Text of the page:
Weight loss:

Of the dogs in the two North American field studies with body weight measurements throughout the study (n=196 and n=185 in the RECONCILE chewable tablets and control group, respectively), a 5% or greater weight loss (when compared to initial, pre-study body weight) was observed in 58 (29.6%) of dogs treated with RECONCILE chewable tablets and 24 (13.0%) of dogs in the control group. No dogs were withdrawn from clinical studies due to weight loss alone. The following table shows the number of dogs with weight loss, stratified by percent weight loss relative to initial body weight.

Table 2: Dogs with Weight Loss (stratified by percent loss relative to initial body weight)

Treatment Group

≥ 5% to < 10%
Number (%)

≥ 10 to < 15%
Number (%)

≥ 15%
Number (%)

RECONCILE chewable tablets

44 (22.5%)

13 (6.6%)

1a (0.5%)

Control

20 (10.8%)

4 (2.2%)

0 (0%)

aThis dog lost 20% of its initial body weight and was the same dog that died in status epilepticus.

Other adverse reactions:

Additional adverse reactions observed in dogs treated with RECONCILE chewable tablets at a rate of 1% or greater were:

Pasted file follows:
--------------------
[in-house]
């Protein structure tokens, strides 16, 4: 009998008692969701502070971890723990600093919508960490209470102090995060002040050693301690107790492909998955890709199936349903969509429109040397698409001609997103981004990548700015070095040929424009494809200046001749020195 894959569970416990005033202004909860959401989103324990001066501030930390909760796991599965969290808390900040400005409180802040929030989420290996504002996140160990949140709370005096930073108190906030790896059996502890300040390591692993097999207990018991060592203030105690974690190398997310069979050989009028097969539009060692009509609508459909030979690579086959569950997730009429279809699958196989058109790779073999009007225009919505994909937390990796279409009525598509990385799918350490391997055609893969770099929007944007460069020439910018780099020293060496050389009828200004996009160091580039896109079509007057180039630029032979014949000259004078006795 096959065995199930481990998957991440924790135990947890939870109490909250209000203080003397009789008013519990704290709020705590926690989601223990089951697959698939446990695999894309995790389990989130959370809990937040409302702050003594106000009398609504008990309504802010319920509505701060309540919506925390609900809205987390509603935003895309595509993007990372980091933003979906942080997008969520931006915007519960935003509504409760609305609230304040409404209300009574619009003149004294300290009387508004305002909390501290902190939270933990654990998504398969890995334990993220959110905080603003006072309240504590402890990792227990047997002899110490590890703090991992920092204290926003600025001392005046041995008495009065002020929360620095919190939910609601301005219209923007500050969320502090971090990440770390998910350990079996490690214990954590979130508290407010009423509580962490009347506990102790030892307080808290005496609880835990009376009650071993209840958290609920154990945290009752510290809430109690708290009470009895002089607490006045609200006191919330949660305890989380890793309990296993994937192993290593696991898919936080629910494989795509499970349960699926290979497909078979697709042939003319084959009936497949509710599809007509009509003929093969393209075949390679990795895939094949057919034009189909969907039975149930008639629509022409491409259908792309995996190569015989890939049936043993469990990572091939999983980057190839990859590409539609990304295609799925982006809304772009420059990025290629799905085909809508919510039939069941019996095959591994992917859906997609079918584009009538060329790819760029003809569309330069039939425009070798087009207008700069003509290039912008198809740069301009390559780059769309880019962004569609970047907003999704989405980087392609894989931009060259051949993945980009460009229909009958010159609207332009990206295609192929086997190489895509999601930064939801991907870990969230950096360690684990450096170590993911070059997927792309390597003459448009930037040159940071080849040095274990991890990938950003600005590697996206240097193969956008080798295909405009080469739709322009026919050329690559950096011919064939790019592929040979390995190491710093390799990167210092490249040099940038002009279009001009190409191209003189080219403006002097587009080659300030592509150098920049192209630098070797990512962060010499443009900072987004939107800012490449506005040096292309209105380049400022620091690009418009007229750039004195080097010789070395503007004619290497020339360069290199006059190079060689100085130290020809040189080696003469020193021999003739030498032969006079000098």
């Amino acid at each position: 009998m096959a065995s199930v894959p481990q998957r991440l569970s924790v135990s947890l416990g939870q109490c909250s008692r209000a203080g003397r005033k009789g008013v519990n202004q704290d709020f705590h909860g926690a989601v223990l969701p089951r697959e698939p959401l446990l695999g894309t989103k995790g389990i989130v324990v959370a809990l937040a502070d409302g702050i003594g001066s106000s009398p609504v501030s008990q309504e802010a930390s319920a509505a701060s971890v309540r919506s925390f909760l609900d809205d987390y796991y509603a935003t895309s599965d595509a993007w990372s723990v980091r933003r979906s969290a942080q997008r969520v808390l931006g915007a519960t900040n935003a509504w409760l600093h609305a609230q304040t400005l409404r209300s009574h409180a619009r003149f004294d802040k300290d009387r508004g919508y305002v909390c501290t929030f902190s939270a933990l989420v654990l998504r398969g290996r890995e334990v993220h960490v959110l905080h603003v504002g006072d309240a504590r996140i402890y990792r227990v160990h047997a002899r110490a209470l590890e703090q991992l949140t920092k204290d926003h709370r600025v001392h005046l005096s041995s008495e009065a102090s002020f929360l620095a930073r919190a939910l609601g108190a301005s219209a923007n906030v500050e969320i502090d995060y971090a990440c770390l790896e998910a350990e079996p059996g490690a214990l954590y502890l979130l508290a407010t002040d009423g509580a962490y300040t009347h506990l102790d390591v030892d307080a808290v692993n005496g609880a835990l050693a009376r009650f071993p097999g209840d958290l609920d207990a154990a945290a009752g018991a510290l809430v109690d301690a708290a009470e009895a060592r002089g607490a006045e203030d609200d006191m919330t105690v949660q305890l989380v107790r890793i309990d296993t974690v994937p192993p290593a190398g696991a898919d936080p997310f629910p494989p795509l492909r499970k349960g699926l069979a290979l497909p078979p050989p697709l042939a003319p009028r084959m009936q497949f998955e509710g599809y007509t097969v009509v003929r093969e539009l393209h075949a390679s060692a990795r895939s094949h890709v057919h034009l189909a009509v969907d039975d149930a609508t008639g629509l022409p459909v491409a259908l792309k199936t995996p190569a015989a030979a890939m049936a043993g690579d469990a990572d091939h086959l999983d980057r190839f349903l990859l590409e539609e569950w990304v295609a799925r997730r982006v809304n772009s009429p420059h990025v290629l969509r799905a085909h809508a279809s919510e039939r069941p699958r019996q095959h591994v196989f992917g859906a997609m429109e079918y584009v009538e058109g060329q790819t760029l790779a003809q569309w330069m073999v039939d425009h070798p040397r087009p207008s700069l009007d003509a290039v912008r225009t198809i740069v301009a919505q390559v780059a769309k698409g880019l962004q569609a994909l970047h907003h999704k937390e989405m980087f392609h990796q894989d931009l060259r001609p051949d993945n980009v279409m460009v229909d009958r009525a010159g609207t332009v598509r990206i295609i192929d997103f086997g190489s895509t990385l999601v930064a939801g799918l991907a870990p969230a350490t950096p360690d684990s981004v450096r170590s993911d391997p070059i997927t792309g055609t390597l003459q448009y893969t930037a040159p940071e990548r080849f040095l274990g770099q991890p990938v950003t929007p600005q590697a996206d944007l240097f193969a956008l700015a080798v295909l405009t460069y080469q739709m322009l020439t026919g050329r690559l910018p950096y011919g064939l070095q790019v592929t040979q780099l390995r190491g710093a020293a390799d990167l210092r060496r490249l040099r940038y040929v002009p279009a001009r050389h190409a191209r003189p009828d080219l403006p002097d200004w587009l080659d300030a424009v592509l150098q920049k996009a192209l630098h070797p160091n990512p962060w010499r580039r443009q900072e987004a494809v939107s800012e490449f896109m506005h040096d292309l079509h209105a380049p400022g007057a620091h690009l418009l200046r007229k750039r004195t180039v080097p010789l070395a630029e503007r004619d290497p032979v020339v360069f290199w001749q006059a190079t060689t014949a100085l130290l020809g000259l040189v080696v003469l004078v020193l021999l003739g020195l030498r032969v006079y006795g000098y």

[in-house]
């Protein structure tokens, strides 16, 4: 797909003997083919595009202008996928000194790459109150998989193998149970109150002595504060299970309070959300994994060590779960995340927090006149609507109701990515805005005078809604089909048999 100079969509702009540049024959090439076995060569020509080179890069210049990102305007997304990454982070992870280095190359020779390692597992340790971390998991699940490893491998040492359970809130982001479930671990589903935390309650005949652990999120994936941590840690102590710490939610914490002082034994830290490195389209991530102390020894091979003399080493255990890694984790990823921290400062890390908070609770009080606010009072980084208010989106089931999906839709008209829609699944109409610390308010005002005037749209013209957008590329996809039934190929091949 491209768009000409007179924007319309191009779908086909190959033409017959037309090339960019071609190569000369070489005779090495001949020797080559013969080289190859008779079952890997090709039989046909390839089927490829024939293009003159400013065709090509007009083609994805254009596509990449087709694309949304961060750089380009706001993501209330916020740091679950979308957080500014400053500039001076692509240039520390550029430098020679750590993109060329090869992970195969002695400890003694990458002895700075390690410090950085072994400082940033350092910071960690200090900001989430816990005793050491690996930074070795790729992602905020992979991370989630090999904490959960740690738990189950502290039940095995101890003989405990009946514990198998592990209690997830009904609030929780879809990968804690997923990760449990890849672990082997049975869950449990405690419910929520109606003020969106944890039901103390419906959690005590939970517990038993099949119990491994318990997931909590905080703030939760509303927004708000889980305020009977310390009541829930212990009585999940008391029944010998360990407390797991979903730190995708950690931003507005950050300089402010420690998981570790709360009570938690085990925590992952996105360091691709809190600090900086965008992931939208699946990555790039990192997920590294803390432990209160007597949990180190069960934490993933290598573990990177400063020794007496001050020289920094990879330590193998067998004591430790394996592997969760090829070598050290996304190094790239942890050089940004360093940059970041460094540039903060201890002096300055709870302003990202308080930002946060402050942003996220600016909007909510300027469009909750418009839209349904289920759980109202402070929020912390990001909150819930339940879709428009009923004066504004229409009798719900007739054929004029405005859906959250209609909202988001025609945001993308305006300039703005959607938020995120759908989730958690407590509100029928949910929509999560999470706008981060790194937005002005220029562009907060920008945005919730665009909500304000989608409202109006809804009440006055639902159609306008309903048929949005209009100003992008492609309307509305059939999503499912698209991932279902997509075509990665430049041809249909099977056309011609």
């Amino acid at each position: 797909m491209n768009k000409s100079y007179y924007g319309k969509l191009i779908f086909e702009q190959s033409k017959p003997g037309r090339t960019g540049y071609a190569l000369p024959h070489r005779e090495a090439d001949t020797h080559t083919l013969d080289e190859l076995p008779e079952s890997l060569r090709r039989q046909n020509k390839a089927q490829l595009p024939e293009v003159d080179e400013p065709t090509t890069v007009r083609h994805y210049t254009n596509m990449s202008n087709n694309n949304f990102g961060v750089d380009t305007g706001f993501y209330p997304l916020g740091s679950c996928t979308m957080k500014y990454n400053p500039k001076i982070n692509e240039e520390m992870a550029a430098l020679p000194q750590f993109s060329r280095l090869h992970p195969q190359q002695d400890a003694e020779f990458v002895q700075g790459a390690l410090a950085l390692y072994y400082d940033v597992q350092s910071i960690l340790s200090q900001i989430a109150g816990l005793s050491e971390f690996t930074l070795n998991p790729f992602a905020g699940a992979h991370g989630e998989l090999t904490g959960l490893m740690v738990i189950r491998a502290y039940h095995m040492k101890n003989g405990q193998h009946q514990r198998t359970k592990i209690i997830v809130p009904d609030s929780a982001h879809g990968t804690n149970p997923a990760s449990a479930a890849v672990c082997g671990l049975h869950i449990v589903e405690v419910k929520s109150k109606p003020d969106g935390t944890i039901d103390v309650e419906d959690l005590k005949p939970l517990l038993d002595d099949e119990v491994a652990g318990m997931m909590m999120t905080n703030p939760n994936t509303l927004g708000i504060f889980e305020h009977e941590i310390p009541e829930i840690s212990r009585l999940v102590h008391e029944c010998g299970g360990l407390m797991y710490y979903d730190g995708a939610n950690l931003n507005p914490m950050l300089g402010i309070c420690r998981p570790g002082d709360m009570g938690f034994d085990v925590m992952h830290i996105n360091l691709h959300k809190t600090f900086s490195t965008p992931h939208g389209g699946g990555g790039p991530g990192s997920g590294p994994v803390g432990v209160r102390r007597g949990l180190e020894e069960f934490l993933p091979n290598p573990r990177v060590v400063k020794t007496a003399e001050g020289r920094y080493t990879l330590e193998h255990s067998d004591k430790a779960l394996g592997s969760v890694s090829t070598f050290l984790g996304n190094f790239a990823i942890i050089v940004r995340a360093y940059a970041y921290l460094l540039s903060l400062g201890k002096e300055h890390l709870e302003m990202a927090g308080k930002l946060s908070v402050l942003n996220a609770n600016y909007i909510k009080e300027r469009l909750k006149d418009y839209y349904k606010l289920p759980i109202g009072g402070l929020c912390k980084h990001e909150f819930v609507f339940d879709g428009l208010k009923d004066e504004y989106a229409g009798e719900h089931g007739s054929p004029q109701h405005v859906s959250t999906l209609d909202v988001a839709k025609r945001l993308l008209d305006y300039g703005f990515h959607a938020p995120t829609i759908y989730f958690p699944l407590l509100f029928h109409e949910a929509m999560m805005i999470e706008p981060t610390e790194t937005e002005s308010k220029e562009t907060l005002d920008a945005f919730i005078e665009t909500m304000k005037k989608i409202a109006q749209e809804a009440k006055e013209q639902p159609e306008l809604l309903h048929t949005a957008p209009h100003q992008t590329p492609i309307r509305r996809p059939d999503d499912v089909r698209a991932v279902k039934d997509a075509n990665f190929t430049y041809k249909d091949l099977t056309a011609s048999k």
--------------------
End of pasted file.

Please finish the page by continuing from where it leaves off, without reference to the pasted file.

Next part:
Table 3: Adverse Reactions Reported in the North American Field Studies

 

RECONCILE Chewable Tablets, N=216

Control,* N=211

Adverse Reaction

n

%

n

%

Calm/Lethargy/Depression

71

32.9

22

10.4

Decreased Appetite

58

26.9

13

6.2

Vomiting

37

17.1

28

13.3

Shaking/Shivering/Tremor

24

11.1

4

1.9

Diarrhea

21

9.7

17

8.1

Restlessness

16

7.4

8

3.8

Excessive Vocalization (Including Whining)

13

6.0

7

3.3

Aggression

9

4.2

13

6.2

Otitis Externa

6

2.8

2

0.9

Disorientation

5

2.3

1

0.5

Incoordination

5

2.3

0

0.0

Constipation

3

1.4

0

0.0

Excessive Salivation

3

1.4

4

1.9

* The control group received the tablet formulation without fluoxetine.

Dose Reduction:

Twenty dogs in the RECONCILE chewable tablet group and five dogs in the control group required a reduction in dose due to unacceptable adverse reactions, generally anorexia, vomiting, shaking and depression. Lowering the dose eliminated or reduced the severity of these adverse reactions in the RECONCILE chewable tablet group only. Resumption of the full dose of RECONCILE chewable tablets resulted in a return of the initial adverse reactions in approximately half of the affected dogs. The majority of these adverse reactions were intermittent and mild. However, one dog experienced recurrence of severe adverse reactions, which necessitated withdrawal from the study for that dog.

Additionally, two dogs required a second dose reduction of RECONCILE chewable tablets. Effectiveness was maintained in a majority of those dogs in which a dose reduction was necessary.

Clinical Pharmacology

Fluoxetine exerts its effect by inhibiting the reuptake of serotonin at the pre-synaptic neuron. Fluoxetine does not act as a sedative. Fluoxetine is well absorbed after oral administration (~72%). It is largely metabolized in the liver by cytochrome P450 enzyme system to norfluoxetine, an equipotent SSRI that contributes to the efficacy of RECONCILE chewable tablets.